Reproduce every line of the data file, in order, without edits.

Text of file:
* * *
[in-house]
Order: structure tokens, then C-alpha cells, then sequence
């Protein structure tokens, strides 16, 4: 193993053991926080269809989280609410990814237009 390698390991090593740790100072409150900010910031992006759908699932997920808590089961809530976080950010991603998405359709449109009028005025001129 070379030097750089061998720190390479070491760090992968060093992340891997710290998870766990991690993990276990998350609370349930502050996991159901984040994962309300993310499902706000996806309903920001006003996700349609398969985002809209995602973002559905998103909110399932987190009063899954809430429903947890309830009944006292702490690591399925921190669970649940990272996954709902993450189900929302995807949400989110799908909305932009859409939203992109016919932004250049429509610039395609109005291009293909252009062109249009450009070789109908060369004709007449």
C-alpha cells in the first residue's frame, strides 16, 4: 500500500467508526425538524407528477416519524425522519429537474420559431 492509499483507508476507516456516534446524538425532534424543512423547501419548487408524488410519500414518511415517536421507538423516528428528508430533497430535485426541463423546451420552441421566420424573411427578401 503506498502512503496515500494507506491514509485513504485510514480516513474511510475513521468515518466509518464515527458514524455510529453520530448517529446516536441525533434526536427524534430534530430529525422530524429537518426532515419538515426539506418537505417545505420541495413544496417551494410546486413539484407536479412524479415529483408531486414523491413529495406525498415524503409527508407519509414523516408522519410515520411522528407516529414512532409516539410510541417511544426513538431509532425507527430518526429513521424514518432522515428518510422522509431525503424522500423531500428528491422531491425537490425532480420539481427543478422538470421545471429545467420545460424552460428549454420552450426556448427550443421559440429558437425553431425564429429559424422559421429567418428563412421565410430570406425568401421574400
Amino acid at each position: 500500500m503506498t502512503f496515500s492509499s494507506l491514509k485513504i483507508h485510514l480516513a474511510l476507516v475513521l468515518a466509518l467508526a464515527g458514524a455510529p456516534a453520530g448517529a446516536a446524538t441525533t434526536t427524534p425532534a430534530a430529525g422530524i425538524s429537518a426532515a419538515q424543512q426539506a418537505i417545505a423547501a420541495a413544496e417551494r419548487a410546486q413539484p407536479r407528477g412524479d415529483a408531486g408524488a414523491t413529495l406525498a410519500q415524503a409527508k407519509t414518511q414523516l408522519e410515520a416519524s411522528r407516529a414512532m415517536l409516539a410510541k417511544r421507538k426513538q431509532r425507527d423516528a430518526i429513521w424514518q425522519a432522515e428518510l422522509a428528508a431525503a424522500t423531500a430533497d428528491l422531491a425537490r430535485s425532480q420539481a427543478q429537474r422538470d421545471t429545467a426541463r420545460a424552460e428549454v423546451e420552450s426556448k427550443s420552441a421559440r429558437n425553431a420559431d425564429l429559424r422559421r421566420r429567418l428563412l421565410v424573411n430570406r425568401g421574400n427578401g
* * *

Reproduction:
[in-house]
Order: structure tokens, then C-alpha cells, then sequence
């Protein structure tokens, strides 16, 4: 193993053991926080269809989280609410990814237009 390698390991090593740790100072409150900010910031992006759908699932997920808590089961809530976080950010991603998405359709449109009028005025001129 070379030097750089061998720190390479070491760090992968060093992340891997710290998870766990991690993990276990998350609370349930502050996991159901984040994962309300993310499902706000996806309903920001006003996700349609398969985002809209995602973002559905998103909110399932987190009063899954809430429903947890309830009944006292702490690591399925921190669970649940990272996954709902993450189900929302995807949400989110799908909305932009859409939203992109016919932004250049429509610039395609109005291009293909252009062109249009450009070789109908060369004709007449």
C-alpha cells in the first residue's frame, strides 16, 4: 500500500467508526425538524407528477416519524425522519429537474420559431 492509499483507508476507516456516534446524538425532534424543512423547501419548487408524488410519500414518511415517536421507538423516528428528508430533497430535485426541463423546451420552441421566420424573411427578401 503506498502512503496515500494507506491514509485513504485510514480516513474511510475513521468515518466509518464515527458514524455510529453520530448517529446516536441525533434526536427524534430534530430529525422530524429537518426532515419538515426539506418537505417545505420541495413544496417551494410546486413539484407536479412524479415529483408531486414523491413529495406525498415524503409527508407519509414523516408522519410515520411522528407516529414512532409516539410510541417511544426513538431509532425507527430518526429513521424514518432522515428518510422522509431525503424522500423531500428528491422531491425537490425532480420539481427543478422538470421545471429545467420545460424552460428549454420552450426556448427550443421559440429558437425553431425564429429559424422559421429567418428563412421565410430570406425568401421574400
Amino acid at each position: 500500500m503506498t502512503f496515500s492509499s494507506l491514509k485513504i483507508h485510514l480516513a474511510l476507516v475513521l468515518a466509518l467508526a464515527g458514524a455510529p456516534a453520530g448517529a446516536a446524538t441525533t434526536t427524534p425532534a430534530a430529525g422530524i425538524s429537518a426532515a419538515q424543512q426539506a418537505i417545505a423547501a420541495a413544496e417551494r419548487a410546486q413539484p407536479r407528477g412524479d415529483a408531486g408524488a414523491t413529495l406525498a410519500q415524503a409527508k407519509t414518511q414523516l408522519e410515520a416519524s411522528r407516529a414512532m415517536l409516539a410510541k417511544r421507538k426513538q431509532r425507527d423516528a430518526i429513521w424514518q425522519a432522515e428518510l422522509a428528508a431525503a424522500t423531500a430533497d428528491l422531491a425537490r430535485s425532480q420539481a427543478q429537474r422538470d421545471t429545467a426541463r420545460a424552460e428549454v423546451e420552450s426556448k427550443s420552441a421559440r429558437n425553431a420559431d425564429l429559424r422559421r421566420r429567418l428563412l421565410v424573411n430570406r425568401g421574400n427578401g